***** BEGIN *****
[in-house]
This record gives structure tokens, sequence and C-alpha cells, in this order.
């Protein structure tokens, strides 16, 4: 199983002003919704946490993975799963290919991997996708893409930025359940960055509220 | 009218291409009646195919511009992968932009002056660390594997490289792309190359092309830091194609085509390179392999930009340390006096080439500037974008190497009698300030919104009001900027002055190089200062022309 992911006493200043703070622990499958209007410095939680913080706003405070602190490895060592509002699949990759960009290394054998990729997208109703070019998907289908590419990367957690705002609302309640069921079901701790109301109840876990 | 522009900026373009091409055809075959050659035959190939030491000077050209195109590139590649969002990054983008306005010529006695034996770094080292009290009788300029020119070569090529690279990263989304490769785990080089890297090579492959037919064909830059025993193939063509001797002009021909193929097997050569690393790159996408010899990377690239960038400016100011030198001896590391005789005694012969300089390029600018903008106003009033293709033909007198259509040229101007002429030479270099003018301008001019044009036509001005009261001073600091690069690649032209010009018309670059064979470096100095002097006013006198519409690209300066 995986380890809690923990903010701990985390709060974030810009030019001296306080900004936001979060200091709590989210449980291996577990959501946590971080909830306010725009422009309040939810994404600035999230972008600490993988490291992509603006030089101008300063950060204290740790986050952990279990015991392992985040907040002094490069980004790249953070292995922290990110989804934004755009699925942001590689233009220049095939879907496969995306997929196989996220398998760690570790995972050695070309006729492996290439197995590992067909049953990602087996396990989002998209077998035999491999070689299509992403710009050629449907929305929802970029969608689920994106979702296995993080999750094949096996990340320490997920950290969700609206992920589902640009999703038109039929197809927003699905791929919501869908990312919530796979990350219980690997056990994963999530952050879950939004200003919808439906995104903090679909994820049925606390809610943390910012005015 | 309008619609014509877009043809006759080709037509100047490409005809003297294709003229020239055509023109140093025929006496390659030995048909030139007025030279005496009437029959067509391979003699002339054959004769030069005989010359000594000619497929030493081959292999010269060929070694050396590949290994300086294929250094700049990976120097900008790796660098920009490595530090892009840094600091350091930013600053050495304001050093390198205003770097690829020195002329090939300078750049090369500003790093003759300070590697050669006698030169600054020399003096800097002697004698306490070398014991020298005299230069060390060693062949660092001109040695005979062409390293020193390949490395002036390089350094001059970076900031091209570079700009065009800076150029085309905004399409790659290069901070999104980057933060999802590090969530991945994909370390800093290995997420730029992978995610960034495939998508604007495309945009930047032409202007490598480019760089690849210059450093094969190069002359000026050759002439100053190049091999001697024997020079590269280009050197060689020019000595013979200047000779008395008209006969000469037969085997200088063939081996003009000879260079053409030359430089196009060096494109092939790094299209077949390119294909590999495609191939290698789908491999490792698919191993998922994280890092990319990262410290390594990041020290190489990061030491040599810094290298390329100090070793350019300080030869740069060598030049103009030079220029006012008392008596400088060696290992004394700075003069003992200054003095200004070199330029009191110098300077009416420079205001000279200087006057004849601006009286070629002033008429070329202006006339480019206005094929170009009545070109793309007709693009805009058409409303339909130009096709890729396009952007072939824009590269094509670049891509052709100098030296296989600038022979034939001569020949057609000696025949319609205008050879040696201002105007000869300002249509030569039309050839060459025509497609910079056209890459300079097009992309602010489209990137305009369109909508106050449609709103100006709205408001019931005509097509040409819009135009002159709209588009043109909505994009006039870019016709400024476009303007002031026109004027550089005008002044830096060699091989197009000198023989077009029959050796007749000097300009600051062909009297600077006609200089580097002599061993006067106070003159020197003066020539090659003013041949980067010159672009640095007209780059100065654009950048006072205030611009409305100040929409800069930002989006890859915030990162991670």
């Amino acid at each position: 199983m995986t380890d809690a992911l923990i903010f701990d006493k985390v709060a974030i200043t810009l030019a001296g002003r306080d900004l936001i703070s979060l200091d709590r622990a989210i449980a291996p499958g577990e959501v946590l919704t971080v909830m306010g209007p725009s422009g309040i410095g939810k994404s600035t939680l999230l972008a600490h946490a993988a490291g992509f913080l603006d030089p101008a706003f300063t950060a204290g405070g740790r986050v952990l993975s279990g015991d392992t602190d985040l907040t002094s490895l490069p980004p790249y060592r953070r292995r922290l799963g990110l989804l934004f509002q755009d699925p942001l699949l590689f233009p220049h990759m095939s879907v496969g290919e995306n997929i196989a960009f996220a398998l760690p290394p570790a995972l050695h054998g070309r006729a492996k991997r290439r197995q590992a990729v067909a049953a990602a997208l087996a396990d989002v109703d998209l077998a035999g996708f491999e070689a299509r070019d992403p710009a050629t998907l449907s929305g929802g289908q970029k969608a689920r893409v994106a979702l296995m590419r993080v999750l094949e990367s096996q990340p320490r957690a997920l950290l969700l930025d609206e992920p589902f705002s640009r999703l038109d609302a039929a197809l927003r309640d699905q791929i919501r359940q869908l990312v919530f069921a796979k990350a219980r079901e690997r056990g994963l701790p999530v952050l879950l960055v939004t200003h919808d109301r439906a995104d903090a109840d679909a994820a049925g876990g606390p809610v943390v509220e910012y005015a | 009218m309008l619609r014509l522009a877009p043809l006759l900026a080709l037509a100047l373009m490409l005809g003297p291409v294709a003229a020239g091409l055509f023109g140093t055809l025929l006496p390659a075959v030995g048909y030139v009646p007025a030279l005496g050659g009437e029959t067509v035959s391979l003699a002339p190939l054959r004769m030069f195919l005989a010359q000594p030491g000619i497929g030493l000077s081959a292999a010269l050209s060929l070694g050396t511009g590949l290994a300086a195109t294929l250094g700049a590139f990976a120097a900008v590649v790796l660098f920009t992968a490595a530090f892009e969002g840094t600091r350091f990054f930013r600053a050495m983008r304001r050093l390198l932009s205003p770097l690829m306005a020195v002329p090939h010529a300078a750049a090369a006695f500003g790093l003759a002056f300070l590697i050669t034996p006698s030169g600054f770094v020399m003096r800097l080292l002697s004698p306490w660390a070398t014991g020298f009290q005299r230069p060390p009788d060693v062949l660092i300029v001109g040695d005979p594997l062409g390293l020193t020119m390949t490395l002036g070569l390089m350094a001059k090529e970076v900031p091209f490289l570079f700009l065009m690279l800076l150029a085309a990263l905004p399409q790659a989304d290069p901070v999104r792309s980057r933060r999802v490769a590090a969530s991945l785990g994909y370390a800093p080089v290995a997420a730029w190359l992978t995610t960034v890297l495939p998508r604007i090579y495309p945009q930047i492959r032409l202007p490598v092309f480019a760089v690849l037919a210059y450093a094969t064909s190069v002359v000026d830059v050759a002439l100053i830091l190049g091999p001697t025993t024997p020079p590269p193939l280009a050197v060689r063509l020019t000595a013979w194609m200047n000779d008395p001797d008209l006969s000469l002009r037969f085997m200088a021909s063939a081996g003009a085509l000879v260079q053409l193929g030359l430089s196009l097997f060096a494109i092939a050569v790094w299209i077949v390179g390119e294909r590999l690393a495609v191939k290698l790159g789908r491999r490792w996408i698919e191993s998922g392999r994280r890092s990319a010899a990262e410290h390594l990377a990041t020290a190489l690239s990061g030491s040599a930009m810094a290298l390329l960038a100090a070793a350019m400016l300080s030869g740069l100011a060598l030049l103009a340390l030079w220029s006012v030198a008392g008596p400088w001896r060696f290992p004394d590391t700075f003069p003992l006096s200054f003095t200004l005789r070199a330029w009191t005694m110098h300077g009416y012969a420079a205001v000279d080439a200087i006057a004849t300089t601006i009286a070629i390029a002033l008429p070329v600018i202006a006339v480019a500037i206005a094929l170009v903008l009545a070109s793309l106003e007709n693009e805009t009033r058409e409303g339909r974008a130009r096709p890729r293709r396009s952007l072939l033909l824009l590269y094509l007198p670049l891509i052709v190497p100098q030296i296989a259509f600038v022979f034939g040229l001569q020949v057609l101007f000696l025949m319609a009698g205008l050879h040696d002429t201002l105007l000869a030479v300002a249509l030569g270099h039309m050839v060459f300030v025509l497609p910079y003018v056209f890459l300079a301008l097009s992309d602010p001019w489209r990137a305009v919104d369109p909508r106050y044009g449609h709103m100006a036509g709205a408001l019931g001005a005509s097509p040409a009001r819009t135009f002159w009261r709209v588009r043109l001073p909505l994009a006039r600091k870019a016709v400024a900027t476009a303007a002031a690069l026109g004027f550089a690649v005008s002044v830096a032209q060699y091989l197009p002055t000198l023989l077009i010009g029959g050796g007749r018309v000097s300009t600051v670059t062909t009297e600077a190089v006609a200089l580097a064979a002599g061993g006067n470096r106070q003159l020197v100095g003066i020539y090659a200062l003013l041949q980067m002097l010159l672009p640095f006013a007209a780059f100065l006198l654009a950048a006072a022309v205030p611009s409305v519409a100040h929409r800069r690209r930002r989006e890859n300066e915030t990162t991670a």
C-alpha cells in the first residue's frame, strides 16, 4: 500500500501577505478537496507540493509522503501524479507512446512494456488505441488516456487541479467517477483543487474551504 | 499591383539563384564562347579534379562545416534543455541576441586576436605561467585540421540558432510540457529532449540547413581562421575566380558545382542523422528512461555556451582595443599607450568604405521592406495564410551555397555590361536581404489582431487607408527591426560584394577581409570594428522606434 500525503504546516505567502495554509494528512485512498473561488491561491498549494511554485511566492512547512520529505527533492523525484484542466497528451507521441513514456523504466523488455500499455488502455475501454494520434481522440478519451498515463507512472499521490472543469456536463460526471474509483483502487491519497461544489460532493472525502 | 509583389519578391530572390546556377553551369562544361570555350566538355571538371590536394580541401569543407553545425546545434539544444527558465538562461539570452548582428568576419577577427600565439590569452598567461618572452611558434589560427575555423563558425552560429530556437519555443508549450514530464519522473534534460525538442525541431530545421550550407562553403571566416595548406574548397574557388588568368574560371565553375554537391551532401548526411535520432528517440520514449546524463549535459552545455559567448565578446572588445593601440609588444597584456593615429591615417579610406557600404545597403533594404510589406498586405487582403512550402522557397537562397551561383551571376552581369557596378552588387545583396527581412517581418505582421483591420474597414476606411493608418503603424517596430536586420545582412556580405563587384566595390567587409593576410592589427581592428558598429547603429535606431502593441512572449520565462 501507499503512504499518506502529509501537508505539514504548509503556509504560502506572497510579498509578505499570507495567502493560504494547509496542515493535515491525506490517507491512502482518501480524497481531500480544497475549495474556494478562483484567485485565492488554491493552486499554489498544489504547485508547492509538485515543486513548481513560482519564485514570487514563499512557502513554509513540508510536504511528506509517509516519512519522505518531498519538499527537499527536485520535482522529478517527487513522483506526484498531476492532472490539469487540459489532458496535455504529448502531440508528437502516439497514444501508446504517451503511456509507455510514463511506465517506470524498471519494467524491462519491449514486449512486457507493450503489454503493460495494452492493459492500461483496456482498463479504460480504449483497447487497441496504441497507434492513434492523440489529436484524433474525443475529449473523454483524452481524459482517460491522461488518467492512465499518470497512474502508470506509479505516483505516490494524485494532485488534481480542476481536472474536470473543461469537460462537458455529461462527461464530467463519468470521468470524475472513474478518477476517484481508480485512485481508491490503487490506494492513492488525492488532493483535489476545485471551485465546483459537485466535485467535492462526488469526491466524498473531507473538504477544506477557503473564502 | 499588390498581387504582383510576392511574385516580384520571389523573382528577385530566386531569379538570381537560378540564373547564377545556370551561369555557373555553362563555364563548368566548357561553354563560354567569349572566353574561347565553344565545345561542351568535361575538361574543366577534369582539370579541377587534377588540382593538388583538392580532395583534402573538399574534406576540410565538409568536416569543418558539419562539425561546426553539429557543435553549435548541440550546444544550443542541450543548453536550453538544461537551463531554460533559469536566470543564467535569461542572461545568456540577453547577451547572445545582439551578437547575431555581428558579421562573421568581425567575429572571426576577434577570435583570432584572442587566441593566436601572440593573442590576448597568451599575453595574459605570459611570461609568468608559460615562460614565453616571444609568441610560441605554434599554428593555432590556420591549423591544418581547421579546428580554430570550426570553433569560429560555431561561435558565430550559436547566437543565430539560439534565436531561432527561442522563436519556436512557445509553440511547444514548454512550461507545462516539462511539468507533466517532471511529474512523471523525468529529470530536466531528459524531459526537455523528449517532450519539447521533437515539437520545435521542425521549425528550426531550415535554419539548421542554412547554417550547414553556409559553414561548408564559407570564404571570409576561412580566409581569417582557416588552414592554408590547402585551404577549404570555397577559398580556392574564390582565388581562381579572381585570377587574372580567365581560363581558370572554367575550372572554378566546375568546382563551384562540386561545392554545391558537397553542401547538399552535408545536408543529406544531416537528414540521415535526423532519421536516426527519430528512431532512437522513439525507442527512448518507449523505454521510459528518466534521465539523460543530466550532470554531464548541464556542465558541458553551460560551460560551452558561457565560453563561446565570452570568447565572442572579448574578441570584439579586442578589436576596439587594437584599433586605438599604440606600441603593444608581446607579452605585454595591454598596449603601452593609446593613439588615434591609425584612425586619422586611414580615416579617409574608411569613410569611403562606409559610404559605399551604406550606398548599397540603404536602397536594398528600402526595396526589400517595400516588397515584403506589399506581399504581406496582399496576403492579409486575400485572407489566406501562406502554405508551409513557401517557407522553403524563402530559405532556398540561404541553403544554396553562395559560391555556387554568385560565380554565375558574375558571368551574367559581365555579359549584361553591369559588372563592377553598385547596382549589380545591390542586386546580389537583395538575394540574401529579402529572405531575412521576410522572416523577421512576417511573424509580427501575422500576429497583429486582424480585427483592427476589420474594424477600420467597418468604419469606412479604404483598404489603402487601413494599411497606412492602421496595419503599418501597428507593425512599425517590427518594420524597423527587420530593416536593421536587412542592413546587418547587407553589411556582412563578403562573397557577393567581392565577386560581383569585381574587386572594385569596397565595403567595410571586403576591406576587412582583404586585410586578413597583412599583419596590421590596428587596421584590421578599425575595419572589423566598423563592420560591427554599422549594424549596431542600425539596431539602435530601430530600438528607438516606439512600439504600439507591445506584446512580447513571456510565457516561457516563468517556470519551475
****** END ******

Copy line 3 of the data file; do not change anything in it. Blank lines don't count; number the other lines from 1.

């Protein structure tokens, strides 16, 4: 199983002003919704946490993975799963290919991997996708893409930025359940960055509220 | 009218291409009646195919511009992968932009002056660390594997490289792309190359092309830091194609085509390179392999930009340390006096080439500037974008190497009698300030919104009001900027002055190089200062022309 992911006493200043703070622990499958209007410095939680913080706003405070602190490895060592509002699949990759960009290394054998990729997208109703070019998907289908590419990367957690705002609302309640069921079901701790109301109840876990 | 522009900026373009091409055809075959050659035959190939030491000077050209195109590139590649969002990054983008306005010529006695034996770094080292009290009788300029020119070569090529690279990263989304490769785990080089890297090579492959037919064909830059025993193939063509001797002009021909193929097997050569690393790159996408010899990377690239960038400016100011030198001896590391005789005694012969300089390029600018903008106003009033293709033909007198259509040229101007002429030479270099003018301008001019044009036509001005009261001073600091690069690649032209010009018309670059064979470096100095002097006013006198519409690209300066 995986380890809690923990903010701990985390709060974030810009030019001296306080900004936001979060200091709590989210449980291996577990959501946590971080909830306010725009422009309040939810994404600035999230972008600490993988490291992509603006030089101008300063950060204290740790986050952990279990015991392992985040907040002094490069980004790249953070292995922290990110989804934004755009699925942001590689233009220049095939879907496969995306997929196989996220398998760690570790995972050695070309006729492996290439197995590992067909049953990602087996396990989002998209077998035999491999070689299509992403710009050629449907929305929802970029969608689920994106979702296995993080999750094949096996990340320490997920950290969700609206992920589902640009999703038109039929197809927003699905791929919501869908990312919530796979990350219980690997056990994963999530952050879950939004200003919808439906995104903090679909994820049925606390809610943390910012005015 | 309008619609014509877009043809006759080709037509100047490409005809003297294709003229020239055509023109140093025929006496390659030995048909030139007025030279005496009437029959067509391979003699002339054959004769030069005989010359000594000619497929030493081959292999010269060929070694050396590949290994300086294929250094700049990976120097900008790796660098920009490595530090892009840094600091350091930013600053050495304001050093390198205003770097690829020195002329090939300078750049090369500003790093003759300070590697050669006698030169600054020399003096800097002697004698306490070398014991020298005299230069060390060693062949660092001109040695005979062409390293020193390949490395002036390089350094001059970076900031091209570079700009065009800076150029085309905004399409790659290069901070999104980057933060999802590090969530991945994909370390800093290995997420730029992978995610960034495939998508604007495309945009930047032409202007490598480019760089690849210059450093094969190069002359000026050759002439100053190049091999001697024997020079590269280009050197060689020019000595013979200047000779008395008209006969000469037969085997200088063939081996003009000879260079053409030359430089196009060096494109092939790094299209077949390119294909590999495609191939290698789908491999490792698919191993998922994280890092990319990262410290390594990041020290190489990061030491040599810094290298390329100090070793350019300080030869740069060598030049103009030079220029006012008392008596400088060696290992004394700075003069003992200054003095200004070199330029009191110098300077009416420079205001000279200087006057004849601006009286070629002033008429070329202006006339480019206005094929170009009545070109793309007709693009805009058409409303339909130009096709890729396009952007072939824009590269094509670049891509052709100098030296296989600038022979034939001569020949057609000696025949319609205008050879040696201002105007000869300002249509030569039309050839060459025509497609910079056209890459300079097009992309602010489209990137305009369109909508106050449609709103100006709205408001019931005509097509040409819009135009002159709209588009043109909505994009006039870019016709400024476009303007002031026109004027550089005008002044830096060699091989197009000198023989077009029959050796007749000097300009600051062909009297600077006609200089580097002599061993006067106070003159020197003066020539090659003013041949980067010159672009640095007209780059100065654009950048006072205030611009409305100040929409800069930002989006890859915030990162991670």